The rate of inflation jumped to a nine-year high of 6.4 percent in August from 5.7 percent in July, on soaring prices of rice, fish and other food products, the Philippine Statistics Authority said Wednesday.
Analysts said the latest inflation data could compel the Bangko Sentral ng Pilipinas to raise interest rates again this month, after a total of 100-basis-point adjustments in three separate Monetary Board meetings this year. The Bangko Sentral ng Pilipinas overnight borrowing rate of 4 percent is currently below the inflation rate.
BSP Governor Nestor Espenilla said conditions warranted “more decisive non-monetary measures.”
“Elevated oil prices also continue to impact transport and power prices. At the same time, the peso [along with other currencies] is being adversely affected by emerging market uncertainties and a strong
US dollar. These are adding to the cost-push pressures,” Espenilla said in a statement.
“However, it is equally apparent that strong domestic demand is making it too convenient for producers and traders to pass on higher costs and possibly more to consumers,” he said.
Data from the PSA showed that the August inflation was the fastest in more than nine years, or since it hit 6.6 percent in March 2009. It exceeded estimates made by the government and private sector economists and was faster than 2.6 percent recorded a year ago.
This brought average inflation in the first eight months to 4.73 percent, beyond the government’s official target range of 2 percent to 4 percent for the year.
Espenilla said an unfortunate confluence of cost-push factors continued to drive consumer price inflation in August “beyond the acceptable target range.”
He said the BSP would be looking more closely at the latest data to reassess the medium-term inflation forecast. He said external developments should also be considered, including the US Federal Reserve actions that could exert undue pressure on the peso.
“Under the circumstances, we will weigh the need for further monetary policy action. Appropriate recommendations will be presented to the MB [Monetary Board] on Sept. 27 at its next policy meeting. It is most critical at this point to restore inflation back to the target range soonest and securely anchor inflationary expectations,” Espenilla said.
Alcoholic beverages and tobacco posted the highest price increase of 21.6 percent in August, followed by food and non-alcoholic beverages at 8.5 percent; furnishing, household equipment and routine maintenance of the house at 3.5 percent; health and restaurant and miscellaneous goods and services at 4 percent; and recreation and culture at 2.4 percent.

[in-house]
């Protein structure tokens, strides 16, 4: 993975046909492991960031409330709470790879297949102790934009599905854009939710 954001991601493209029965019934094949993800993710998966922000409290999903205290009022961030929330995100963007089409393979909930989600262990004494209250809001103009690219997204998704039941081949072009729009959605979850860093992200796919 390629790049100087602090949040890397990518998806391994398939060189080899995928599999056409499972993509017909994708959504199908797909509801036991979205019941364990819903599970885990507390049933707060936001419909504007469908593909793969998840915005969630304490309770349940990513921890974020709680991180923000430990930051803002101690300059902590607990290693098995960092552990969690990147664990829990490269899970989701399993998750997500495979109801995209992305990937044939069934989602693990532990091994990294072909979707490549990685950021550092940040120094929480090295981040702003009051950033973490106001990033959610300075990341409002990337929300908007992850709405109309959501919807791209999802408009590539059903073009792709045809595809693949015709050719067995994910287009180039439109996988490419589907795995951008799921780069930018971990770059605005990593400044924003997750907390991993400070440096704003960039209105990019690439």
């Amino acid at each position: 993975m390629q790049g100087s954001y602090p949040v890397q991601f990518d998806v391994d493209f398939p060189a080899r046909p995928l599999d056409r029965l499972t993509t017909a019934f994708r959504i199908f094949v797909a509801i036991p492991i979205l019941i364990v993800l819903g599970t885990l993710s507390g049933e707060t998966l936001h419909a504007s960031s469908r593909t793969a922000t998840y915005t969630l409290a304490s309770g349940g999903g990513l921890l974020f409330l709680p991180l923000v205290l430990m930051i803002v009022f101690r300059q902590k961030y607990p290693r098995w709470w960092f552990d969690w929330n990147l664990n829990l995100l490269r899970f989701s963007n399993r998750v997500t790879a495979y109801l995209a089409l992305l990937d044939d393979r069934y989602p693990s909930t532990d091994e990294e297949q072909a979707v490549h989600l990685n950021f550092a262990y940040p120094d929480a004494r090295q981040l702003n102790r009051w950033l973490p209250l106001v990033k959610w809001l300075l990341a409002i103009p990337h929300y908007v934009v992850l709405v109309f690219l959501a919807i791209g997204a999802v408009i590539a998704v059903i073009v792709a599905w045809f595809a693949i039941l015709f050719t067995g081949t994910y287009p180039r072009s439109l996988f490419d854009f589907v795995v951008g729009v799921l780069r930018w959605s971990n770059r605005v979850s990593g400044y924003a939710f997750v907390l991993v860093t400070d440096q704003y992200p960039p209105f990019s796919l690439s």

The rest of the commodity groups either moved slower or declined with the index of clothing and footwear retaining at the previous month’s annual growth rate of 2.4 percent.
Economic Planning Secretary Ernesto Pernia said a committed effort from agencies in the agriculture sector to boost output and introduce policy reform was needed to bring down prices of agricultural products.
“The government, particularly the Department of Agriculture, must act quickly and fervently with sound judgment to ease the increasing prices of agricultural commodities, which are the main drivers of inflation,” Pernia said.
“While the government’s economic team expected inflation to peak in the third quarter before tapering off towards the latter part of the year, inflation in August is largely beyond the median market forecast. That is why we remain steadfast in putting forward measures that will address prices, especially for food,” Pernia said.
Damage to agriculture brought about by southwest monsoon and typhoon Karding in Ilocos, Cagayan, and Cordillera regions amounted to P33.5 million, thus taking a toll on the prices of agricultural commodities.
“The rehabilitation of the disaster-stricken agriculture areas must be highly prioritized,” Pernia said.
Palay production growth also slowed down to 1.68 percent in the first half from 12.06 percent a year ago.
The country’s total rice stocks inventory of the National Food Authority further declined to 1.9 million metric tons as of Aug. 10, 2018. This was around 15 percent lower than the levels in the previous month.
“The NFA should fast-track the distribution of remaining inventories, alongside the completion of the government’s 250 thousand MT rice imports from Thailand and Vietnam in the last week of August to build its rice inventory, a necessary step to temper inflation,” Pernia said.
He also cited the weak performance of the fisheries and other crops, with output falling 2.14 percent and 0.44 percent, respectively, in the first half.
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